Rewilding the Commons: Pathfinders at Druids Heath Village Green

We know that spending time in nature, and feeling connected to our surroundings, can have lots of physical and mental health benefits. The Active Wellbeing Society and the Active Communities programme support local organisations, groups, and communities to reimagine and take ownership of green space, so that their wellbeing benefits can be enjoyed more widely. 

Recently, we visited the Pathfinders project, funded by Active Communities, at their Pole to Pole event. The project, led by artists Jayne Murray and Emily Warner, creatively maps Druids Heath’s village green and encourages people to explore the space on a ‘pole to pole’ expedition. 

Jayne and Emily are part of ‘A Level Playing Field’, an arts and heritage organisation created in 2017, which aims to give people living in areas experiencing high levels of deprivation the chance to use art as a way of expressing themselves. As Jayne explained,

‘It’s about giving people the opportunity to take part in creative projects and to have art as part of your everyday life and environment. The arts are for everyone. It’s not something you should have to travel or pay for.’

Since September, they have been working on the Pathfinders project, which explores the history, nature, and hidden pathways among Druids Heath’s village green. Jayne explained ‘it’s quite a unique space, really, that’s protected for the people, which has seen different changes over the years and also sees no change at all’. In the 1990s, there was a proposal to build on the green space. At the time, there were sixteen tower blocks in the area, meaning many residents didn’t have gardens. A neighbourhood action group fought to keep this patch of green on their doorstep for the community. Following a ten-year legal battle, the village green was granted protected status.

Emily and Jayne have worked with the local community to explore and record the memories, changes, and species within the area. Emily explained,

‘We encountered a visitor who took us on a walk, we walked with Tony, who’s got a long relationship working with park rangers on different projects, and then also a local resident on a dog walk. As well as, you know, mapping and recording what we encountered and experienced.’

Based on their findings, they have created a series of artworks and a short film mapping the historic pathways, waterways, and species within the space, which are showcased in Druids Heath library. They have also produced map leaflets, which they will share with people living in the estate. There are also other visible traces in the area – you can visit the colourful poles dotted around the village green and see their flag within local community spaces, such as the doctors, hairdressers, and Kath’s Café.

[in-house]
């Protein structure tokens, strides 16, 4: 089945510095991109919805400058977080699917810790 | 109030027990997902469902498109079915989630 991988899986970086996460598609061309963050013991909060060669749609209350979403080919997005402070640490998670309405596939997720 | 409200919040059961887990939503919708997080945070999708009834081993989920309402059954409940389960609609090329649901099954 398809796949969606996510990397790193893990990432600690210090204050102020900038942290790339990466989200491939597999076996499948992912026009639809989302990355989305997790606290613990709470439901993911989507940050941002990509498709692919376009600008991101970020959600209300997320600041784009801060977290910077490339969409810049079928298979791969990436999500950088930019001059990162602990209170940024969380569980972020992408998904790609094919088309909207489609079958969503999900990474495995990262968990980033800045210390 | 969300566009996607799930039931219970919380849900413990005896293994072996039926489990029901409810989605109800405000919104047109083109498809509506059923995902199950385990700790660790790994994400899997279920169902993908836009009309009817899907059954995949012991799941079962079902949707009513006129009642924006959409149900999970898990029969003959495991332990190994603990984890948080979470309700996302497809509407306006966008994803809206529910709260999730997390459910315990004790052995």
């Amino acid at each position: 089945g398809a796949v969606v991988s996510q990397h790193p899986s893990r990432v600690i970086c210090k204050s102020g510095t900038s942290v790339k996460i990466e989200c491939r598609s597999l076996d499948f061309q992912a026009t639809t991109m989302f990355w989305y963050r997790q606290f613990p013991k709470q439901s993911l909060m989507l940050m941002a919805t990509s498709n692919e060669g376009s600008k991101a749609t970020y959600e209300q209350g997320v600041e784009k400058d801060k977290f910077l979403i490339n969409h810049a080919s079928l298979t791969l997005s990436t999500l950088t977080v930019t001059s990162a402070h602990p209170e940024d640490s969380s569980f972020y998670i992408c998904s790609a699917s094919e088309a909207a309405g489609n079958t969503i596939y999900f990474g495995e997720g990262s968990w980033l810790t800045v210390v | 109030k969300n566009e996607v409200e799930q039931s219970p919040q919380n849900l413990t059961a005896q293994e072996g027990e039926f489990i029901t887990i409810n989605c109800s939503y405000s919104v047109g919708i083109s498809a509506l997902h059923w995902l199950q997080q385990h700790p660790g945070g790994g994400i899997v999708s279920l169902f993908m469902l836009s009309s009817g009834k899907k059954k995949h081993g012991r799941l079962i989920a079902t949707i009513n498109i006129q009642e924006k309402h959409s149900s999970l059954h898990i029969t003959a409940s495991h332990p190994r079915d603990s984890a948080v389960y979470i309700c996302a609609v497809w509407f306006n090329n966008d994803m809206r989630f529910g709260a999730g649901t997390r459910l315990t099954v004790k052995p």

The project didn’t want to create set pathways in the green space, but instead encourages you to go from pole to pole exploring the area in your own way. Jayne explained, ‘If you have three colour trails for people to follow, that’s easy and everyone understands that…. there should be more ambiguity and ownership by people through the art of the site’. They said that this approach gives people the freedom to explore the space in their own way and find their own pathways. The artists also believe that it allows people to get closer to, and feel more connected with, nature.

‘If you have to squeeze through a gap, you’ve just got more connection and more engagement with what you’re doing. And it puts you more, much, much more in the moment. And that’s where the wellbeing in the open spaces come from.’ Many recent studies have found that the greatest benefits when spending time in green space comes from feeling connected to your surroundings.

The project and the event have had a big impact through encouraging people to connect with and explore the space. Jayne and Emily explained that ‘quite a few people who we walked with acknowledged how much of a resource the area is’. They also said that the potential for discovery in the wild space empowers people and has lots of wellbeing benefits. It’s enriching to see and learn new things, such as plant species and untrodden paths, while also being active outdoors. As Jayne said, ‘why not get your mind blown unexpectedly while you’re just out for a nice little walk in the sunshine? You can find this crazy stuff growing on a tree that you never knew existed’.

Ravinder Bains, Programme Governance Manager on Active Communities Programme, said that Pathfinders is a wonderful example of the work Active Communities aims to support. He explained,

‘We want to work with residents to see the space around them differently, so that they might form a new relationship with it in ways that can support their wellbeing. Most of all, we want to overcome the barriers that prevent many people from feeling safe and welcome in green space. Through creativity and play, Pathfinders does just that and we’ve loved being a part of it.

We will utilise all the learning from this project and share them across the Active Communities Programme, as well as through our evaluation process to inform our partners in Sport England and other Local Delivery Pilots across England.’

Looking ahead, Jayne and Emily hope to continue working with the community to map species and the space. They are excited about the prospect of a ‘journey down the Chinn Brook tributary’ and the potential to get more young people engaged in nature. 

To find out more and stay up to date with the Pathfinders project, follow their Instagram page. To learn more about our Active Communities programme, visit: https://theaws.co.uk/active-communities/.

Nina Conway
Author: Nina Conway